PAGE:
The defendants’ application to strike was granted as the Court held that the Conduct Allegations revealed no specific allegations to which the individual defendant could respond. On an application to strike pleadings, normally the facts alleged must be assumed to be true. In this case, the pleadings were deficient because no specifics or details were pleaded – no date, time, nor place. Use of the term “and/or" also rendered it unclear whether the individual defendant had groped the plaintiff, made inappropriate sexual remarks towards the plaintiff, or both; a defendant does not have to disprove a fact that a plaintiff does not specifically allege happened. The Court noted that use of the term “engaged/engages” was ambiguous as well, as it was unclear when the impugned conduct occurred.
The Court further found that the plaintiff did not allege that the Financial Impropriety Allegations, if proven, would represent a breach of the plaintiff’s employment contract. The Court further rejected the plaintiff’s additional argument that the defendant’s application to strike was premature because there had been no demand for particulars; it is not incumbent upon a defendant to take steps to try to make sense of a deficient pleading.
After concluding the pleadings were deficient, the Court considered whether they could be saved by amendment. The Court noted that the impugned paragraphs had no real or potential relevance to the wrongful dismissal claim and no amendment could change that. However, the Conduct Allegations potentially disclosed a separate sexual battery claim. Denying the plaintiff leave to amend would prevent her from pursuing these allegations in the same action as her wrongful dismissal claim, but would not prevent her from advancing a separate claim. The Court accordingly struck the Conduct Allegations and Financial Impropriety Allegations, with leave for the plaintiff to apply to amend the pleadings at a later date, and without prejudice to her ability to bring a separate claim in battery.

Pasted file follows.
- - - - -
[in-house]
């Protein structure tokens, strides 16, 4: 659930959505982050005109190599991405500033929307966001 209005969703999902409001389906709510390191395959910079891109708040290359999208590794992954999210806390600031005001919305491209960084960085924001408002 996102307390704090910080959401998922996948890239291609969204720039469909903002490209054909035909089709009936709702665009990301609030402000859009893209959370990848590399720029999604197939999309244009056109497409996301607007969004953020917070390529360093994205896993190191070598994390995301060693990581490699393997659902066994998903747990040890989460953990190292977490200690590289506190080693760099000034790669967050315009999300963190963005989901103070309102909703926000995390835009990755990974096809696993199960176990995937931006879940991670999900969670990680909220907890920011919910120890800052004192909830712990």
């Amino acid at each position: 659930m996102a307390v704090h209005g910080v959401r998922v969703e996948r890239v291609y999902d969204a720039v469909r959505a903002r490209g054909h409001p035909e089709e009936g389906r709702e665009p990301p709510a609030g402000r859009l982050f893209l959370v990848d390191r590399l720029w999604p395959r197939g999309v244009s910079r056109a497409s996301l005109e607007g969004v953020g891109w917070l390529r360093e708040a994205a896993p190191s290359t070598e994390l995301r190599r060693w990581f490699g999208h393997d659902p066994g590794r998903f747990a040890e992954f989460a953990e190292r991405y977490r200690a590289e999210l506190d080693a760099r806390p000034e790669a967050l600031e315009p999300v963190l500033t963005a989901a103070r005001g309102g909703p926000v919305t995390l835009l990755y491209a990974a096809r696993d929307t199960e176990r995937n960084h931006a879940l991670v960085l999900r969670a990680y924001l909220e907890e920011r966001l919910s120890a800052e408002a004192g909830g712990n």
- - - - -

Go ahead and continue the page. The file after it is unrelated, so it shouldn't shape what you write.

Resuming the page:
Ossudallah is a strong reminder about the importance of clear and specific pleadings – in wrongful dismissal actions and otherwise. Use of ambiguous language such as “and/or” or other “slashed” terms is likely to result in deficient pleadings as a defendant does not have to disprove facts that a plaintiff does not specifically allege happened. It is similarly no defence to an application to strike that the opposing party did not request particulars; it is not incumbent upon another party to try to make sense of deficient pleadings.
While the deficient pleadings in this instance potentially disclosed a separate action, the Court will not grant leave to apply to amend pleadings or to bring a separate action where no such action is available on the facts. All litigants should therefore ensure that their pleadings are sufficiently specific because the opportunity to remedy deficiencies is far from guaranteed.